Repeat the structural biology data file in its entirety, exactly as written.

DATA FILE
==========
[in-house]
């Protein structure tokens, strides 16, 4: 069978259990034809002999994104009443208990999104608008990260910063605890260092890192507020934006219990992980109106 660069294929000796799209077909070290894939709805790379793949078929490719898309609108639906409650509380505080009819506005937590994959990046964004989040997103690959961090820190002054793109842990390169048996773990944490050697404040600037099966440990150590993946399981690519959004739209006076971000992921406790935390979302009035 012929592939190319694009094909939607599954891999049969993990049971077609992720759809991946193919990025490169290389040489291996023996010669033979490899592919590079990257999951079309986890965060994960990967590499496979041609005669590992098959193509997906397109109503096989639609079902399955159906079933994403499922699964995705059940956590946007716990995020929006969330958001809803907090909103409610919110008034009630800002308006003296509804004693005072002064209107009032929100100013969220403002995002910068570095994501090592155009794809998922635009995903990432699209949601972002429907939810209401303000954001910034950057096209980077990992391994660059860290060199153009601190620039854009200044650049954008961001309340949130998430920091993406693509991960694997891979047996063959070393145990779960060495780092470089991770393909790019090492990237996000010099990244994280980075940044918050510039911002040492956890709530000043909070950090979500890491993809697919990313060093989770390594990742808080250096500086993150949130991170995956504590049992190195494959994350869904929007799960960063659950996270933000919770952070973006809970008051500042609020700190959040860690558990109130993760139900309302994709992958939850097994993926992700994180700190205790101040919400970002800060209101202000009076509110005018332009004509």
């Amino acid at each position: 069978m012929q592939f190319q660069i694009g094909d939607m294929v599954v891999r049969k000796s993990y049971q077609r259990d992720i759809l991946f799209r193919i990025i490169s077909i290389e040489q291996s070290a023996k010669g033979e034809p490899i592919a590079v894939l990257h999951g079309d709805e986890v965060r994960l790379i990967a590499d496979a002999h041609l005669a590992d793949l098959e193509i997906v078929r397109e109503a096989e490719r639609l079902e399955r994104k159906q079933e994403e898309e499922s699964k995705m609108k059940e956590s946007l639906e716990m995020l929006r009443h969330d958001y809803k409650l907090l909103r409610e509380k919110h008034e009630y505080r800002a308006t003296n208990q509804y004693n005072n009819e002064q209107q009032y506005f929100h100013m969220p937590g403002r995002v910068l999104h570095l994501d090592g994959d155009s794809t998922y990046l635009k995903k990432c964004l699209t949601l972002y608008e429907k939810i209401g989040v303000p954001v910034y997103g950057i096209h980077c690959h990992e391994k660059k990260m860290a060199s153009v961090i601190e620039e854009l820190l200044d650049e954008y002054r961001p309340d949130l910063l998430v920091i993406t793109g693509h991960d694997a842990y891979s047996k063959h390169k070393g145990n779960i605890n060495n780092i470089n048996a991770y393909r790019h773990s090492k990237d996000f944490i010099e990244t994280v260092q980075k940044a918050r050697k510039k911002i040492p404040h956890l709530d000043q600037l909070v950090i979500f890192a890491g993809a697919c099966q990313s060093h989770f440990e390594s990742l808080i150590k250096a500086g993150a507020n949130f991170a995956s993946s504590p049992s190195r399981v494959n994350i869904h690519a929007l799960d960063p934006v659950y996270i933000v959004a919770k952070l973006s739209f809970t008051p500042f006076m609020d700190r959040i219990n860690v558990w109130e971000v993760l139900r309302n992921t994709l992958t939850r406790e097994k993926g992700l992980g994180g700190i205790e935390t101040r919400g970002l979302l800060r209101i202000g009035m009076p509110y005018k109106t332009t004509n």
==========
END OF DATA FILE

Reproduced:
[in-house]
């Protein structure tokens, strides 16, 4: 069978259990034809002999994104009443208990999104608008990260910063605890260092890192507020934006219990992980109106 660069294929000796799209077909070290894939709805790379793949078929490719898309609108639906409650509380505080009819506005937590994959990046964004989040997103690959961090820190002054793109842990390169048996773990944490050697404040600037099966440990150590993946399981690519959004739209006076971000992921406790935390979302009035 012929592939190319694009094909939607599954891999049969993990049971077609992720759809991946193919990025490169290389040489291996023996010669033979490899592919590079990257999951079309986890965060994960990967590499496979041609005669590992098959193509997906397109109503096989639609079902399955159906079933994403499922699964995705059940956590946007716990995020929006969330958001809803907090909103409610919110008034009630800002308006003296509804004693005072002064209107009032929100100013969220403002995002910068570095994501090592155009794809998922635009995903990432699209949601972002429907939810209401303000954001910034950057096209980077990992391994660059860290060199153009601190620039854009200044650049954008961001309340949130998430920091993406693509991960694997891979047996063959070393145990779960060495780092470089991770393909790019090492990237996000010099990244994280980075940044918050510039911002040492956890709530000043909070950090979500890491993809697919990313060093989770390594990742808080250096500086993150949130991170995956504590049992190195494959994350869904929007799960960063659950996270933000919770952070973006809970008051500042609020700190959040860690558990109130993760139900309302994709992958939850097994993926992700994180700190205790101040919400970002800060209101202000009076509110005018332009004509």
């Amino acid at each position: 069978m012929q592939f190319q660069i694009g094909d939607m294929v599954v891999r049969k000796s993990y049971q077609r259990d992720i759809l991946f799209r193919i990025i490169s077909i290389e040489q291996s070290a023996k010669g033979e034809p490899i592919a590079v894939l990257h999951g079309d709805e986890v965060r994960l790379i990967a590499d496979a002999h041609l005669a590992d793949l098959e193509i997906v078929r397109e109503a096989e490719r639609l079902e399955r994104k159906q079933e994403e898309e499922s699964k995705m609108k059940e956590s946007l639906e716990m995020l929006r009443h969330d958001y809803k409650l907090l909103r409610e509380k919110h008034e009630y505080r800002a308006t003296n208990q509804y004693n005072n009819e002064q209107q009032y506005f929100h100013m969220p937590g403002r995002v910068l999104h570095l994501d090592g994959d155009s794809t998922y990046l635009k995903k990432c964004l699209t949601l972002y608008e429907k939810i209401g989040v303000p954001v910034y997103g950057i096209h980077c690959h990992e391994k660059k990260m860290a060199s153009v961090i601190e620039e854009l820190l200044d650049e954008y002054r961001p309340d949130l910063l998430v920091i993406t793109g693509h991960d694997a842990y891979s047996k063959h390169k070393g145990n779960i605890n060495n780092i470089n048996a991770y393909r790019h773990s090492k990237d996000f944490i010099e990244t994280v260092q980075k940044a918050r050697k510039k911002i040492p404040h956890l709530d000043q600037l909070v950090i979500f890192a890491g993809a697919c099966q990313s060093h989770f440990e390594s990742l808080i150590k250096a500086g993150a507020n949130f991170a995956s993946s504590p049992s190195r399981v494959n994350i869904h690519a929007l799960d960063p934006v659950y996270i933000v959004a919770k952070l973006s739209f809970t008051p500042f006076m609020d700190r959040i219990n860690v558990w109130e971000v993760l139900r309302n992921t994709l992958t939850r406790e097994k993926g992700l992980g994180g700190i205790e935390t101040r919400g970002l979302l800060r209101i202000g009035m009076p509110y005018k109106t332009t004509n």